* If you close the CallableStatement the ResultSet retrieved from that CallableStatement immediately goes out-of-scope.
* If you close the ResultSet without reading it fully, you must close the CallableStatement or risk leaking a cursor on the database server.
* If you close the CallableStatement without reading it's associated ResultSet fully, you risk leaking a cursor on the database server.

No doubt, these observations are valid only for Oracle drivers. Perhaps only for some versions of Oracle drivers.

The recommended sequence seems to be:
* Open the statement
* Retrieve the ResultSet from the statement
* Read what you need from the ResultSet
* Close the ResultSet
* Close the Statement


Question 4 :

How can I convert a java array to a java.sql.Array?

Answer :

A Java array is a first class object and all of the references basically use PreparedStatement.setObject() or ResultSet.updateObject() methods for putting the array to an ARRAY in the database. Here's a basic example:
String[] as = { "One", "Two", "Three" };
...
PreparedStatement ps = con.prepareStatement(
"UPDATE MYTABLE SET ArrayNums = ? WHERE MyKey = ?" );
...
ps.setObject( 1, as );


Question 5 :

Could we get sample code for retrieving more than one parameter from a stored procedure?

Answer :

Assume we have a stored procedure with this signature:
MultiSP (IN I1 INTEGER, OUT O1 INTEGER, INOUT IO1 INTEGER)
The code snippet to retrieve the OUT and INOUT parameters follows:
CallableStatement cs = connection.prepareCall( "(CALL MultiSP(?, ?, ?))" );
cs.setInt(1, 1); // set the IN parm I1 to 1
cs.setInt(3, 3); // set the INOUT parm IO1 to 3

cs.registerOutParameter(2, Types.INTEGER); // register the OUT parm O1
cs.registerOutParameter(3, Types.INTEGER); // register the INOUT parm IO1

cs.execute();
int iParm2 = cs.getInt(2);
int iParm3 = cs.getInt(3);
cs.close();

The code really is just additive; be sure that for each IN parameter that setXXX() is called and that for each INOUT and OUT parameter that registerOutParameter() is called.


Question 6 :

What is the difference between client and server database cursors?

Answer :

What you see on the client side is the current row of the cursor which called a Result (ODBC) or ResultSet (JDBC). The cursor is a server-side entity only and remains on the server side.


Question 7 :

How can I pool my database connections so I don't have to keep reconnecting to the database?

Answer :

There are plenty of connection pool implementations described in books or availalble on the net. Most of them implement the same model. The process is always the same :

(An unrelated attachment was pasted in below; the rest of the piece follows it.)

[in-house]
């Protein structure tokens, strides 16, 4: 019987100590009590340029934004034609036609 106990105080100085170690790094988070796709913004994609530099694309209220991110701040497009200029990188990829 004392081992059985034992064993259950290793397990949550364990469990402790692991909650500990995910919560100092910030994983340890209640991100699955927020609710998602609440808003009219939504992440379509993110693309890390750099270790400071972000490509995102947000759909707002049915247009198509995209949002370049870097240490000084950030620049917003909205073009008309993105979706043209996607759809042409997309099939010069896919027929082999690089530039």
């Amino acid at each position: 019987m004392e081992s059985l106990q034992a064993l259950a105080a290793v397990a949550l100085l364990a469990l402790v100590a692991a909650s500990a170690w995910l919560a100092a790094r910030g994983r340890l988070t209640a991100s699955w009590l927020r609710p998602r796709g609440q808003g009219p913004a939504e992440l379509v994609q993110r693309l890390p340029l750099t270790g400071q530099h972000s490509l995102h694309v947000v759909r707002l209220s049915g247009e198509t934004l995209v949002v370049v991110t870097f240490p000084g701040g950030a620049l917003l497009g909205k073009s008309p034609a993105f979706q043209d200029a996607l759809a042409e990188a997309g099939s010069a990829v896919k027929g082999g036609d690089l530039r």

* you gets a reference to the pool
* you gets a free connection from the pool
* you performs your different tasks
* you frees the connection to the pool

Since your application retrieves a pooled connection, you don't consume your time to connect / disconnect from your data source. You can find some implementation of pooled connection over the net, for example:
* Db Connection Broker (http://www.javaexchange.com/), a package quite stable ( I used it in the past to pool an ORACLE database on VMS system)
You can look at the JDBC 2.0 standard extension API specification from SUN which defines a number of additional concepts.


Question 8 :

How can I connect to an Excel spreadsheet file using jdbc?

Answer :

Let's say you have created the following Excel spreadsheet in a worksheet called Sheet1 (the default sheet name). And you've saved the file in c:\users.xls.
USERID FIRST_NAME LAST_NAME
pkua Peter Kua
jlsmith John Smith
gh2312 Everett Johnson
chimera Faiz Abdullah
roy6943 Roy Sudirman

Since Excel comes with an ODBC driver, we'll use the JDBC-ODBC bridge driver that comes packaged with Sun's JDK to connect to our spreadsheet.
In Excel, the name of the worksheet is the equivalent of the database table name, while the header names found on the first row of the worksheet is the equivalent of the table field names. Therefore, when accessing Excel via jdbc, it is very important to place your data with the headers starting at row 1.
1. Create a new ODBC Data Source using the Microsoft Excel Driver. Name the DSN "excel", and have it point to c:\users.xls.
2. Type in the following code:

package classes;
import java.sql.*;

public class TestServer
{
static
{
try {
Class.forName("sun.jdbc.odbc.JdbcOdbcDriver");
}
catch (Exception e) {
System.err.println(e);
}
}

public static void main(String args[]) {
Connection conn=null;
Statement stmt=null;
String sql="";
ResultSet rs=null;

try {
conn=DriverManager.getConnection("jdbc:odbc:excel","","");
stmt=conn.createStatement();
sql="select * from [Sheet1$]";
rs=stmt.executeQuery(sql);

while(rs.next()){
System.out.println(rs.getString("USERID")+
" "+ rs.getString("FIRST_NAME")+" "+
rs.getString("LAST_NAME"));
}
}
catch (Exception e){
System.err.println(e);
}
finally {
try{
rs.close();
stmt.close();
conn.close();
rs=null;
stmt=null;
conn=null;
}
catch(Exception e){}
}
}
}

Notice that we have connected to the Excel ODBC Data Source the same way we would connect to any normal database server.
The only significant difference is in the SELECT statement. Although your data is residing in the worksheet called "Sheet1", you'll have to refer to the sheet as Sheet1$ in your SQL statements. And because the dollar sign symbol is a reserved character in SQL, you'll have to encapsulate the word Sheet1$ in brackets, as shown in the code.